Workers’ Bill of Rights Gains Traction

Workers’ Bill of Rights Gains Traction, Marisa Lagos, SF Chronicle

An interesting article, but I found these two sections with quotes from Jen Piallat, owner of Zazie, the most informative.

Jen Piallat, owner of the successful Cole Valley restaurant Zazie, offers her employees full benefits, a matching 401(k) retirement account, and maternity and paternity leave.

Perhaps more unusual, her employees have the same schedule every week. If they need a shift covered, it’s their responsibility to find a colleague to work. And if business is slow, she never sends employees home unless they volunteer to leave.

Far from hurting her business, Piallat believes her policies have been intrinsic to her restaurant’s success. While her business is not part of a chain, she’s been one of the business owners whom City Hall leaders point to as they push for a “Retail Workers Bill of Rights.” The proposed city law is designed to make life easier for hourly, low-wage workers at the city’s 1,250 chain-store locations, including retail and fast-food businesses, hotel chains and banks, by discouraging on-call scheduling and encouraging access to full-time hours.

Piallat, the restaurant owner, said she believes her worker-friendly policies have helped her bottom line. In an industry with high turnover, she hasn’t had to hire a kitchen worker in more than three years – four have been there for well over a decade – and more than half of her wait staff have been there for more than seven years. That experience makes her workers more efficient, she said, lowering her costs and increasing her revenue – and their tips.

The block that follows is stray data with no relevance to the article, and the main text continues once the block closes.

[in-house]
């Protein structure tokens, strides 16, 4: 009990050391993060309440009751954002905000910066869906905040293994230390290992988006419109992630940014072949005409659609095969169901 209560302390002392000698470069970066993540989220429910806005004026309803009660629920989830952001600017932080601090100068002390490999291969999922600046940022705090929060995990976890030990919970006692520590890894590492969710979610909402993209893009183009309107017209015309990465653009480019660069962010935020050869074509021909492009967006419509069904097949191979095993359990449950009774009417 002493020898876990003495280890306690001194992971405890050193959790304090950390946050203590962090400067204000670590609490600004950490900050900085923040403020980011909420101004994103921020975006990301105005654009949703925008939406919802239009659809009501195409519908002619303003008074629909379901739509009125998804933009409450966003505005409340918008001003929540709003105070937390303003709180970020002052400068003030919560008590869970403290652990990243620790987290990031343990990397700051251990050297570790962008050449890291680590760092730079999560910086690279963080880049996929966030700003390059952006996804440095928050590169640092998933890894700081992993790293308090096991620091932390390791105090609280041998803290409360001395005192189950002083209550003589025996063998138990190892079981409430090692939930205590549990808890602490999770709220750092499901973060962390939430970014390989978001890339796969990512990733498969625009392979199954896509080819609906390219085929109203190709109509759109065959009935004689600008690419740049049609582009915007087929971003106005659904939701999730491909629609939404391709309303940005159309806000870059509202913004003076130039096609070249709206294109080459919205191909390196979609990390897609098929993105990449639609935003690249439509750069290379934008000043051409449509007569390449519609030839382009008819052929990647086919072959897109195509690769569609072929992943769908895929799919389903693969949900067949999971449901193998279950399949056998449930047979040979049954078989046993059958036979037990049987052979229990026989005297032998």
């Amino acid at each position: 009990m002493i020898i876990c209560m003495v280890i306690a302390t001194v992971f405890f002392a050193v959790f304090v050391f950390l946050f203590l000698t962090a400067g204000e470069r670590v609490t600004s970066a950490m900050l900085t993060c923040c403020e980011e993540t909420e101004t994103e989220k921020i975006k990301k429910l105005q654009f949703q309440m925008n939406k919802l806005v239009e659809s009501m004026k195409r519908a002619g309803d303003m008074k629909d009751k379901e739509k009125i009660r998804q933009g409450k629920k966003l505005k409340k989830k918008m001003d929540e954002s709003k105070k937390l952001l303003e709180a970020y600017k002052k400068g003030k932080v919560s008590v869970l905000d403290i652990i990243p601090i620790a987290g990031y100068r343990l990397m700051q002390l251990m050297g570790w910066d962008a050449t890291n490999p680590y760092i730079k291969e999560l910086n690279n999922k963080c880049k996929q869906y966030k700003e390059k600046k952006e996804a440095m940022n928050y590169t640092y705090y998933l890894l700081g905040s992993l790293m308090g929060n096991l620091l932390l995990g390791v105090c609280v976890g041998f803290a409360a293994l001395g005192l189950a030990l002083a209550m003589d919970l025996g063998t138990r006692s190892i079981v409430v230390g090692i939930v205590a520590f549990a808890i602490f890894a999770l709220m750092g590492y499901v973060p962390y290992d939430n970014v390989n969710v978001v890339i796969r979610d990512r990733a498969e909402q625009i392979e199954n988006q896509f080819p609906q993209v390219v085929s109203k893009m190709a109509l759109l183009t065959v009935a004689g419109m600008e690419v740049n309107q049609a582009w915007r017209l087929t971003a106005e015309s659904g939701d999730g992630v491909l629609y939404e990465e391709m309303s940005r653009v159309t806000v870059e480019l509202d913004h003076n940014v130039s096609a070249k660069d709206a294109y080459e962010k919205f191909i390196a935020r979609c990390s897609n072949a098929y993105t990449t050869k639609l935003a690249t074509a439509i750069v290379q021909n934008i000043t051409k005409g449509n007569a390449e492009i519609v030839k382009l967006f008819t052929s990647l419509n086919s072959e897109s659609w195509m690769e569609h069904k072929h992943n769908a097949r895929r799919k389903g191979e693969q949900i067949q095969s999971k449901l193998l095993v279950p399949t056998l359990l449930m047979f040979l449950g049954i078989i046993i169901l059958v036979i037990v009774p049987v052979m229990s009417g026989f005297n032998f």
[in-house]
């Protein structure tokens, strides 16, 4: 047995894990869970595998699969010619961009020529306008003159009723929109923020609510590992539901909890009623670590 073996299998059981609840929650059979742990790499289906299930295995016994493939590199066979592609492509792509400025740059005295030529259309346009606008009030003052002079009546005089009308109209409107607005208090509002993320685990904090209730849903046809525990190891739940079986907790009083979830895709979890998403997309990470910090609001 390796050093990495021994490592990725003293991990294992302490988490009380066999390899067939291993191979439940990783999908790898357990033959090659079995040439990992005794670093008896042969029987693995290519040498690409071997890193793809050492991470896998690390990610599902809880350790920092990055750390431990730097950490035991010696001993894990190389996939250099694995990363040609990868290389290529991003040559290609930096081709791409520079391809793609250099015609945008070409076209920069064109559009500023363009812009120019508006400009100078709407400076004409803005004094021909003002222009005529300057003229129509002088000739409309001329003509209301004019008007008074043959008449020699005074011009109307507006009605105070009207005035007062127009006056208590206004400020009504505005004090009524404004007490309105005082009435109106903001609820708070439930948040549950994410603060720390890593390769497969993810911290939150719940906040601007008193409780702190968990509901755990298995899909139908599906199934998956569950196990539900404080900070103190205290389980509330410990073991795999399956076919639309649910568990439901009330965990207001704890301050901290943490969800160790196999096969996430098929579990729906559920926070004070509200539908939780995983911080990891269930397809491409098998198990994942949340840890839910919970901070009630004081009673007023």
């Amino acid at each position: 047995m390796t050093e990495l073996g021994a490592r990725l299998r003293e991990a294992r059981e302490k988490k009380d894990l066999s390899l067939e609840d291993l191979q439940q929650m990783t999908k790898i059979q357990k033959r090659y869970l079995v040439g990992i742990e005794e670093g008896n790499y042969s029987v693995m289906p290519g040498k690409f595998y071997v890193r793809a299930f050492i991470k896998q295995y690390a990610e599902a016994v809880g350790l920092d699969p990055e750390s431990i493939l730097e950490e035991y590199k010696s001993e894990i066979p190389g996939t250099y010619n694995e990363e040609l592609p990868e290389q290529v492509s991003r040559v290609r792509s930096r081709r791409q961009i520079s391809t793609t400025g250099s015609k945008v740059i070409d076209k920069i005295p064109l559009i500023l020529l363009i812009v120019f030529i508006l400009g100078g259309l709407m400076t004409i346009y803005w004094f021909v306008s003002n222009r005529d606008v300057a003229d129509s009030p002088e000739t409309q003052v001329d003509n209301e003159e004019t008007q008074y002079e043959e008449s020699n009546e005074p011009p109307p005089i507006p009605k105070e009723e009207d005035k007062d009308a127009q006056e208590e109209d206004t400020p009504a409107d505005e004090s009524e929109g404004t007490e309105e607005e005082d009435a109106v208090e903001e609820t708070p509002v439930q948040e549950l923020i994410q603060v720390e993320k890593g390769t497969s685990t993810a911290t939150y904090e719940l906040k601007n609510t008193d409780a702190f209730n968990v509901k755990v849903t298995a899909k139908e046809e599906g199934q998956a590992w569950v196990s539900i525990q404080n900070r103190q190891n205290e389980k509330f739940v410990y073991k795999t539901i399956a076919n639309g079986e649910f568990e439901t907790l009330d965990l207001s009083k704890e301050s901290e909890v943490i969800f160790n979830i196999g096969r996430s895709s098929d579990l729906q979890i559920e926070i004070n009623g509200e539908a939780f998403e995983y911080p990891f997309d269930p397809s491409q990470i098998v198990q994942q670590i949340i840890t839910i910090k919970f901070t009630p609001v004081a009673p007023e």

“Restaurants have always had schedules that are announced the day before you have to be there, which makes it next to impossible to go to school, book doctor’s appointments, child care – anything white-collar workers just assume they will have in their lives,” she said. “I thought it was ridiculous.”

She initially instituted policies such as set schedules and benefits “because I wanted to sleep at night,” but she quickly realized it was making her business more profitable.

“You can tell people, ‘Do it because it makes you happy, it makes your customers and employees happy – or you can do it because you will save money,’ ” she said. “There’s this (narrative) that employers are pure evil … but I’d like to give people the benefit of the doubt. I think they are doing these things because they have always done it that way, and they don’t know any different. If we give them other options, they will use them.”